It’s Monday. You got up at 5am this morning, showered, shaved, ate breakfast (cherry pop-tarts, yum!), got dressed and hauled yourself off to work. You somehow managed to trudge your way through another brutal 10 hour day at your desk and now it's finally time to head off to the gym and participate in what is commonly referred to as “International Chest Day.” You drag yourself out of your car, gym bag in tow as you begin trying to psych yourself up for the torture to come. If you are like a lot of people out there, you might be reaching for your pre-workout powder to help pick you up so you can manage to get all the way through your brutal exercise routine.
This scene is repeated all over the country more and more in recent years as the popularity of pre-workout supplements has grown almost exponentially. What once came in the form of a simple cup of coffee, has transformed into giant buckets of exotically flavored concoctions that have a list of ingredients as long as your arm, with names so difficult to pronounce that you might sprain your tongue trying to say them. There are hundreds of manufacturers each with dozens of products out there, so how are you supposed to know what works, what doesn’t and what just might hurt you?
Well, lucky you, I am a giant nerd who loves to peer through research studies so I can distill the “Cliff’s Notes” to share with people who want the truth but aren’t too excited about going out to find it themselves. I’ve gone out and read, re-read and then for good measure, re-re-read a whole slew of studies about pre-workout supplements so I could share with you the truth, the whole truth and nothing but the truth about these popular pills, powders and drinks. I decided to organize my research into three areas based on questions I have received from my own personal training clients over the years:
Ask any of your buddies what they think about their pre-workout supplement and I am sure they will rant and rave about how it made them lift 200lbs more on their barbell curls last week and they grew 5 inches on their calves in only 3 days. Now, I am not calling your friends liars, I just don’t like to use anecdotal evidence when I make decisions on what I put in my body. It might be a good idea for you to be a little skeptical as well.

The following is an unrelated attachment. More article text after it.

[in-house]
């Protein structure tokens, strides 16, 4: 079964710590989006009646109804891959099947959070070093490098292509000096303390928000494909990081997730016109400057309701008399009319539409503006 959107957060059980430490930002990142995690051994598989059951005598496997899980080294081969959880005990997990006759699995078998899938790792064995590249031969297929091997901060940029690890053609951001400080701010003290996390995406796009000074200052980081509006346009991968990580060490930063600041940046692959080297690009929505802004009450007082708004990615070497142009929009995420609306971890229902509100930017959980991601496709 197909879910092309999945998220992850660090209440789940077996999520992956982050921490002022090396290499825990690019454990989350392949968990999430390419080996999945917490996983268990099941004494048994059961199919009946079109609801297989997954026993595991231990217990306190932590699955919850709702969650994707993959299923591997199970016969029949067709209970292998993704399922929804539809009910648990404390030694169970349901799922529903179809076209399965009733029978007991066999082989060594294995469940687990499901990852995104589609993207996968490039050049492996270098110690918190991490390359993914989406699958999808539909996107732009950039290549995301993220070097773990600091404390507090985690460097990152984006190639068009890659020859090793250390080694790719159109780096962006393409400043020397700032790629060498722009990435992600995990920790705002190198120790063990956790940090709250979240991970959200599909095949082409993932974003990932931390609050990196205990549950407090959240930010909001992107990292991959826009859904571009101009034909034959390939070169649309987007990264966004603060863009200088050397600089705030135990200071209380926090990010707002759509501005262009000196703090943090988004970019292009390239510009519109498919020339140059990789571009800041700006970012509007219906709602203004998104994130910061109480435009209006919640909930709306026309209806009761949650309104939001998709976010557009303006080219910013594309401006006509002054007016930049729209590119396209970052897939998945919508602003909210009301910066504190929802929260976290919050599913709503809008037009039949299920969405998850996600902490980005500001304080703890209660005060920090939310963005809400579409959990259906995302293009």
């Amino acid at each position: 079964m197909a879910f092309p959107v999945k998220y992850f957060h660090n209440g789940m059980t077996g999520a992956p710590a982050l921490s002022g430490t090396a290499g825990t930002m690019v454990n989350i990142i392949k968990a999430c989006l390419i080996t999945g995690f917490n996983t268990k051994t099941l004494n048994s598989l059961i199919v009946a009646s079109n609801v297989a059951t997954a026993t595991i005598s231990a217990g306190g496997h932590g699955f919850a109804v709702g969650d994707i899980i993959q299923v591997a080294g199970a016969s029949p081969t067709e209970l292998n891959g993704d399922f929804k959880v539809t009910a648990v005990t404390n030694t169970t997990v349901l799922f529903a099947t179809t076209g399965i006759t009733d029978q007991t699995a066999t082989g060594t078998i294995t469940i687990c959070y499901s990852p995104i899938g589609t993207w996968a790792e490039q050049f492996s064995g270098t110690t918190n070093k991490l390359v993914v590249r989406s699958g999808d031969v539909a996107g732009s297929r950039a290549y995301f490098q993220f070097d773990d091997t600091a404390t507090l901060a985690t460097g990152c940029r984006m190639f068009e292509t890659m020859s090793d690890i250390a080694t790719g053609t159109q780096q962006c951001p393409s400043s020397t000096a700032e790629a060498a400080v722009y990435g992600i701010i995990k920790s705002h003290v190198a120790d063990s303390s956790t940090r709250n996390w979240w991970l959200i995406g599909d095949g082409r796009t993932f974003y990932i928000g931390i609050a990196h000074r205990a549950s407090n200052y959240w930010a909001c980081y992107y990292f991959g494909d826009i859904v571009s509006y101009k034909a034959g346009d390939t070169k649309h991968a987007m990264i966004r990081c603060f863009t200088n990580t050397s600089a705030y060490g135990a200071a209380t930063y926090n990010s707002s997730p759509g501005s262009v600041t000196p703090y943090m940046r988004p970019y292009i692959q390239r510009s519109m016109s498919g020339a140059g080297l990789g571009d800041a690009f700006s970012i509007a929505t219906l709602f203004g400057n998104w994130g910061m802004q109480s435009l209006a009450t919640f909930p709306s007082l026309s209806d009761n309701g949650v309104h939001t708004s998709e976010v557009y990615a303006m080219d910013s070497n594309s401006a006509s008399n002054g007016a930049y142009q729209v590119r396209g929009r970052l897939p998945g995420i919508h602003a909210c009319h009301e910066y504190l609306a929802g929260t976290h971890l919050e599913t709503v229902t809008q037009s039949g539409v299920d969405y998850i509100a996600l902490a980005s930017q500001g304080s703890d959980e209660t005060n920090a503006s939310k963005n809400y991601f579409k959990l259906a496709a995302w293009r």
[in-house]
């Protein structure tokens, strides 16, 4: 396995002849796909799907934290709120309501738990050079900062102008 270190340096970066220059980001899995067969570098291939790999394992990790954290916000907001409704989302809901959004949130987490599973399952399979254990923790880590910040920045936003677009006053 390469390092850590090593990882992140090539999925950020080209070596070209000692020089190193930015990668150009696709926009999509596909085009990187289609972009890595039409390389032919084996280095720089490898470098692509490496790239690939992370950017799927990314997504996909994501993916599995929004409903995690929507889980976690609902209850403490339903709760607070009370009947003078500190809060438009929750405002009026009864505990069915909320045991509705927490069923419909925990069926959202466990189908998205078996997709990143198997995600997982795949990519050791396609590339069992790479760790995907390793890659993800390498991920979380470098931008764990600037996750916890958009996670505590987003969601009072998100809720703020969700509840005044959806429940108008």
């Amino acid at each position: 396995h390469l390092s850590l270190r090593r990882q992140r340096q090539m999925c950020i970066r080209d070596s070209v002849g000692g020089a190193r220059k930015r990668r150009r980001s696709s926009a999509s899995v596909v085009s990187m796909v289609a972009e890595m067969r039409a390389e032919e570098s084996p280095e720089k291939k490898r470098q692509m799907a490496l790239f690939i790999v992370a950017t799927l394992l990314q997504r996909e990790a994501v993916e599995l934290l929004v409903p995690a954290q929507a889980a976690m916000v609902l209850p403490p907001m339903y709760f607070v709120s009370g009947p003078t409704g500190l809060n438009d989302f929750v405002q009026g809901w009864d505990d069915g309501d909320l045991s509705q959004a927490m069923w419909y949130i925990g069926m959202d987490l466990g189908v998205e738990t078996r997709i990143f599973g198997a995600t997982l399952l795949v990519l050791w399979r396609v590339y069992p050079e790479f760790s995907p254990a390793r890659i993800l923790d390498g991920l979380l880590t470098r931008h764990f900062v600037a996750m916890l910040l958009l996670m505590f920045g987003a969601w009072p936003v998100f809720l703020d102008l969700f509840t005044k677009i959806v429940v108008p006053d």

Supplements taken before a workout are often used to improve energy, alertness, strength, power, and body composition. There are a good number of studies out there that show that the main active ingredient in most pre-workouts, caffeine, does in fact increase both energy and alertness. There are also studies showing that caffeine can help to reduce the feeling of fatigue and actual physical fatigue. How you consume your caffeine is up to you. Some prefer good old coffee and others like the exotic fruit flavors you will find in the wide array of pre-workouts. One thing of note to watch out for is a supplement that over does it by mega-dosing the caffeine. Anything over 200mg of caffeine per serving won't actually give extra results but might bring about additional side effects like not falling asleep until next Thursday.
The common addition of creatine to various pre-workouts is perhaps the most scientifically backed addition to the smorgasbord of goodies you'll find thrown into one of these products. Creatine has been studied and pressure tested for results thousands of times and always comes out as a clear winner for people looking to build strength, muscular size and increase their endurance. If you are going to try out a pre-workout, make darn sure this key ingredient is in the bottle, as it is the gold standard of the supplement industry when it comes to performance enhancement.
Pre-workouts list a zillion (it’s a real number, look it up) ingredients and oftentimes they keep the quantities of some of these ingredients a secret by saying they are part of a “proprietary blend.” While this sounds all fancy and stuff, it is actually one of the more concerning aspects of the mostly unregulated supplement industry. Not knowing what is actually in that pre-workout powder is a red flag to some folks and for good reason.
The study, “Efficacy and Safety of Ingredients Found in Pre-workout Supplements,” found that “adverse effects reported in association with pre-workout supplements include gastrointestinal symptoms, cardiac arrhythmia, blood pressure increases, and potential effects on lipids and blood glucose.” These issues were most often seen due to more and more products being made using a “shotgun” mentality whereby a multitude of ingredients were combined into one product. While some of the key ingredients found in pre-workout supplements have proven benefits, the combinations used by a few suspect manufacturers have little, if any research done to show their safety. Make sure to check the label on the side of the bottle for full disclosure of the ingredients you are getting in each scoop to make sure you don't end up glowing in the dark.